Injection sites are certainly the most daring proposal, but it is arguably expanded treatment of opioid users that could have the biggest impact. A huge point of emphasis in shifting the language around drug use is that, by discussing it as a medical condition, more standard methods of treatment follow. You treat an infection with penicillin; addiction, it follows, can also have an antidote.
The closest thing to a silver bullet is buprenorphine, a daily prescription medicine that suppresses cravings and withdrawal symptoms. While methadone is still a viable option, some heroin users complain that it leaves them feeling hazy. And unlike buprenorphine, you can’t take it home; methadone clinics require daily visits.
“There are very few prescriptions I can write that are as powerful” as medicine assisted treatment for opiates, says Fontinos. “By writing a prescription for someone who is struggling…I can reduce deaths by 50 percent.”
But doctors have to jump through hoops to obtain a waiver to prescribe the medication. Mid-level medical professionals like nurse practitioners have not historically been able to prescribe buprenorphine and there have been caps on the number of patients a prescriber can take. The TREAT Act proposed in U.S. Congress could change these caps.
According to Fontinos, there are about 8,000 prescribers of buprenorphine across the state, but many of them only take a patient or two. She hasn’t done the math, but believes the barriers to prescribing the drug create a ceiling for the number of people who can get it in King County.
In an ideal world, based on the system in San Francisco and one Councilmember Sally Bagshaw has advocated for, buprenorphine clinics are part of the whole system of homeless services and shelters. In the best case scenario, they would work in tandem with 24-hour shelters such as the Navigation Center proposed by Murray earlier this year.
There are still barriers at both the state and federal levels. Finegood said that the state’s RCW is written in a way that still tends to punish drug users. And while there is optimism for changes at the federal level, those obstructions haven’t fallen yet.
Still, said Fontinos, opening up the conversation in the medical world, convincing more doctors to lose their own stigma of addiction and obtain the waiver could create a much more open market for the treatment, even if it’s not an end-all fix.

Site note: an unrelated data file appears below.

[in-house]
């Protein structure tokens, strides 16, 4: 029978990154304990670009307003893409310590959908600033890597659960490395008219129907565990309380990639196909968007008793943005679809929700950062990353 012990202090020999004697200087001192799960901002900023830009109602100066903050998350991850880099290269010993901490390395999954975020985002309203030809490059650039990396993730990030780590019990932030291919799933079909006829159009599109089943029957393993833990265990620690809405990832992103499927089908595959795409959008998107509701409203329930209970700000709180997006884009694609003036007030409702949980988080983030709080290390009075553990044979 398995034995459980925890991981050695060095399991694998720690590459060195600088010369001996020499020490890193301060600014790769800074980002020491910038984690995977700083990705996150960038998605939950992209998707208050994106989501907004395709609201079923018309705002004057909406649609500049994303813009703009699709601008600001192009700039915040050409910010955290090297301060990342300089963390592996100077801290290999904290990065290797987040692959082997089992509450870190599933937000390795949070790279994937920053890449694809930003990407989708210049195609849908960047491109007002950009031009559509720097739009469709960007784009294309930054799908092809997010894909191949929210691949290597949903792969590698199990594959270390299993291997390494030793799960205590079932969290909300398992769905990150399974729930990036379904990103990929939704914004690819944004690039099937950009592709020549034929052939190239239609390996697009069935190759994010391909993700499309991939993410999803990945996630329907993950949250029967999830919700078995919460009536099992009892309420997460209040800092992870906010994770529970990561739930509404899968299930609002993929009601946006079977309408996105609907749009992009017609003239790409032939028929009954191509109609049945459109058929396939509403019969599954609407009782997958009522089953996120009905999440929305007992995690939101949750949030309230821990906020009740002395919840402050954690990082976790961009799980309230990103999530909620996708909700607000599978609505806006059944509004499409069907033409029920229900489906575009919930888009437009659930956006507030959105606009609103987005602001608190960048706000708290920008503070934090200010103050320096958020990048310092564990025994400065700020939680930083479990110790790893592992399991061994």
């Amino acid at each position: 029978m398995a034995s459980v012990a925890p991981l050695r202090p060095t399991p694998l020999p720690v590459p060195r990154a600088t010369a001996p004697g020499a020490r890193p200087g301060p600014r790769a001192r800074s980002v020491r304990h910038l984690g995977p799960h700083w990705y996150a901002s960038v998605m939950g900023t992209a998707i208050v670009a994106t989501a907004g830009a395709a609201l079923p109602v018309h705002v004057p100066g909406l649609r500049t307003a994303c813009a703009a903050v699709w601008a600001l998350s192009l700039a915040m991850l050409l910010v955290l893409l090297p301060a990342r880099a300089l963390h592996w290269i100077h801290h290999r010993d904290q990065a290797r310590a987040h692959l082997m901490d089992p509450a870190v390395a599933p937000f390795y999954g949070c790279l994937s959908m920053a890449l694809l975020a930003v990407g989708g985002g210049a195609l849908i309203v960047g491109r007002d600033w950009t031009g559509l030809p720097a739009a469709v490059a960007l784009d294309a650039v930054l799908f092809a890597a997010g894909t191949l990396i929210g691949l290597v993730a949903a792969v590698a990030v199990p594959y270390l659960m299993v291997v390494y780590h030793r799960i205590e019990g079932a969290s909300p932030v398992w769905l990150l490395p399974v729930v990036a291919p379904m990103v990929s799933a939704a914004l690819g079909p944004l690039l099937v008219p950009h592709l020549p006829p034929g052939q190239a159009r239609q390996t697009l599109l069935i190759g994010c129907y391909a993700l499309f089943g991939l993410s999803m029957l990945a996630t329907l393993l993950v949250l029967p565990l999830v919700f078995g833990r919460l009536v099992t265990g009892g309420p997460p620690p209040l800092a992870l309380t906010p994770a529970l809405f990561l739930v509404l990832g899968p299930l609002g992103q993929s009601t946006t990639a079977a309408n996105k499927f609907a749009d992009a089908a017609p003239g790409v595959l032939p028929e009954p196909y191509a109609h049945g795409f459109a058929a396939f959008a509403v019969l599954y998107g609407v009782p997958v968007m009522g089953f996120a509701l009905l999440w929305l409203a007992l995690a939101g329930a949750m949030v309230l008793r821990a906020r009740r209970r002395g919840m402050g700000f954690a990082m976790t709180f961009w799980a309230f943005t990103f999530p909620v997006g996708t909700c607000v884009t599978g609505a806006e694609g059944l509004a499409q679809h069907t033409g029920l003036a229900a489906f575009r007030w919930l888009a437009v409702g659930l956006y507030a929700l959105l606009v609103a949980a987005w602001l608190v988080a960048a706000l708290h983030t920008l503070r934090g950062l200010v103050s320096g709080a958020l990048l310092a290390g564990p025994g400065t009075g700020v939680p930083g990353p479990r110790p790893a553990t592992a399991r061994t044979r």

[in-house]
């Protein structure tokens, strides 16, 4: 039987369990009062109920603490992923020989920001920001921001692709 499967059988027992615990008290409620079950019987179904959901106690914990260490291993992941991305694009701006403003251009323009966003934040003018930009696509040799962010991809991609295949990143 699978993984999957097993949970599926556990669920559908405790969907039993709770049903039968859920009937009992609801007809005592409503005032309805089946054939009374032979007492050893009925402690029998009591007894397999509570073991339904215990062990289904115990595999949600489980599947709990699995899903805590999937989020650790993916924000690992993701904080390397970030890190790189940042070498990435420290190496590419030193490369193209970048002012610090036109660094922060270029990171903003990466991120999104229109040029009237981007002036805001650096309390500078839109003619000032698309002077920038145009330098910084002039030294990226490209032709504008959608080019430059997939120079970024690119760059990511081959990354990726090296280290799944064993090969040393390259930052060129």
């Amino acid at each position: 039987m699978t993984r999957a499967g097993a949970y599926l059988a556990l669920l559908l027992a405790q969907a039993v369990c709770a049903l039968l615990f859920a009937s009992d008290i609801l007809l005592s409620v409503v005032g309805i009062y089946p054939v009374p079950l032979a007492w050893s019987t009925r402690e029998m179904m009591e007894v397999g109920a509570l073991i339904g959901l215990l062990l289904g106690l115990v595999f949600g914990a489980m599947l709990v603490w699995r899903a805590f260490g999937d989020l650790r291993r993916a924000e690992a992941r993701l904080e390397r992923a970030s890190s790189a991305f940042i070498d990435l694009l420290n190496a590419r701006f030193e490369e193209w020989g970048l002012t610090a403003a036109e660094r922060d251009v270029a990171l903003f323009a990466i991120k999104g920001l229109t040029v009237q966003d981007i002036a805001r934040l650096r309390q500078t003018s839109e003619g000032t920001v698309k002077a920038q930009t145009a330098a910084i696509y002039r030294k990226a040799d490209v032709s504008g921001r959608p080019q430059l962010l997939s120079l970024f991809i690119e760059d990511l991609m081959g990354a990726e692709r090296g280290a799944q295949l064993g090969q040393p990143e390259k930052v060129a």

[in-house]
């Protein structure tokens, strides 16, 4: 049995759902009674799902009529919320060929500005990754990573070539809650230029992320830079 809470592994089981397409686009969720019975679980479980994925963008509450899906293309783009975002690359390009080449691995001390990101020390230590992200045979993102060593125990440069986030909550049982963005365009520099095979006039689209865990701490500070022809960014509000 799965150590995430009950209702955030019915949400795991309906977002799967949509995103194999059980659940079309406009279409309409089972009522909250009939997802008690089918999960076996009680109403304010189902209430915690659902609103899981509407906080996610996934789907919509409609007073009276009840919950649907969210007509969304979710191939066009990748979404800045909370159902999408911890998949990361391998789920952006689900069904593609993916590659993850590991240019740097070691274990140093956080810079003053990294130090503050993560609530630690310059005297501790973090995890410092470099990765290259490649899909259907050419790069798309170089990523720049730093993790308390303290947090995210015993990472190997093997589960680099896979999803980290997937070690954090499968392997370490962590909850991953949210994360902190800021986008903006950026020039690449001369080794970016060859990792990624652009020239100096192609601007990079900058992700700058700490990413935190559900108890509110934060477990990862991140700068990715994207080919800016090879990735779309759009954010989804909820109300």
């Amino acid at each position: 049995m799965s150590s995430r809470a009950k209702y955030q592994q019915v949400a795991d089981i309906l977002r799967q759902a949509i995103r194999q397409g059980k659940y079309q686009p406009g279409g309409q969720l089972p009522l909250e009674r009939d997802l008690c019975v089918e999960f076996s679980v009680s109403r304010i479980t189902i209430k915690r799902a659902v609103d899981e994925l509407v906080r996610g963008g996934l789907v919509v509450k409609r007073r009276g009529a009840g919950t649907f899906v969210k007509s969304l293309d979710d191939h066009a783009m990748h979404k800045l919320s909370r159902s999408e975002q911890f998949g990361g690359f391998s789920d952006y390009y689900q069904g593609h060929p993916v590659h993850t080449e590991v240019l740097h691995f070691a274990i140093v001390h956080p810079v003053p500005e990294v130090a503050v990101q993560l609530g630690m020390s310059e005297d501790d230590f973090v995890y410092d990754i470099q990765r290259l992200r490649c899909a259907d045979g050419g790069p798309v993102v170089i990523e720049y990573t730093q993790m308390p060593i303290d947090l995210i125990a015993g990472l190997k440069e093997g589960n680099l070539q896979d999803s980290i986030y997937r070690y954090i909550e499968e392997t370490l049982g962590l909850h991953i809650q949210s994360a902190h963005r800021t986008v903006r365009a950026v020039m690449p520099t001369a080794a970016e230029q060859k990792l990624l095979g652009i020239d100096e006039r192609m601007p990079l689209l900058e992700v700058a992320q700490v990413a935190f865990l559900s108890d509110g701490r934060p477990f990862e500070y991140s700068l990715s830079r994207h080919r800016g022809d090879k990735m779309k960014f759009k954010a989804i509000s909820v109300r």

The most obvious, although no less significant, recommendations come out of the prevention umbrella. In addition to providing more education on opioid use and overdose, the task force pushes for better standards for storing prescription drugs.
A huge number of heroin users started on OxyContin or other prescription opiates, and many obtained the drugs from other people in their own home. By working with pharmacies and public health departments to take back unused drugs, the hope is to prevent addictions before they start.
These are all just recommendations. The next step is political. Addressing the politicians in the room, Murphy delivered a blunt message.
“We spent a lot of time and energy and a lot of thought in all of these proposals,” he said. “I don’t want them to die in committee. I don’t want them to be forgotten. I want them to have real teeth. We’ve given you a framework to change the game in our community.”
While Renton, Seattle and Auburn were politically represented Thursday, that leaves a huge number of cities who haven’t weighed in. Constantine expressed hope that King County would not Swiss cheese its solutions to the epidemic.
“I think we’re going to see networks of cities and counties working together,” he said.
A lot of task forces pass through these parts, often marked by rifts and tension between people who are used to sitting on opposite ends of the spectrum. But Thursday showed impressive unity. “We’ve gone from a bunch of cops sitting around a table fighting heroin…to a group a like this,” said King County Sheriff John Urquhart, pointing to the people behind him.
“Living a life addicted to heroin is not easy,” said Thea Oliphant-Wells, a King County social worker and recovering heroin addict. “In eleven years, I got what I needed (to stop using heroin). I am not remarkable. What’s remarkable is I got what I needed. That shouldn’t be remarkable.”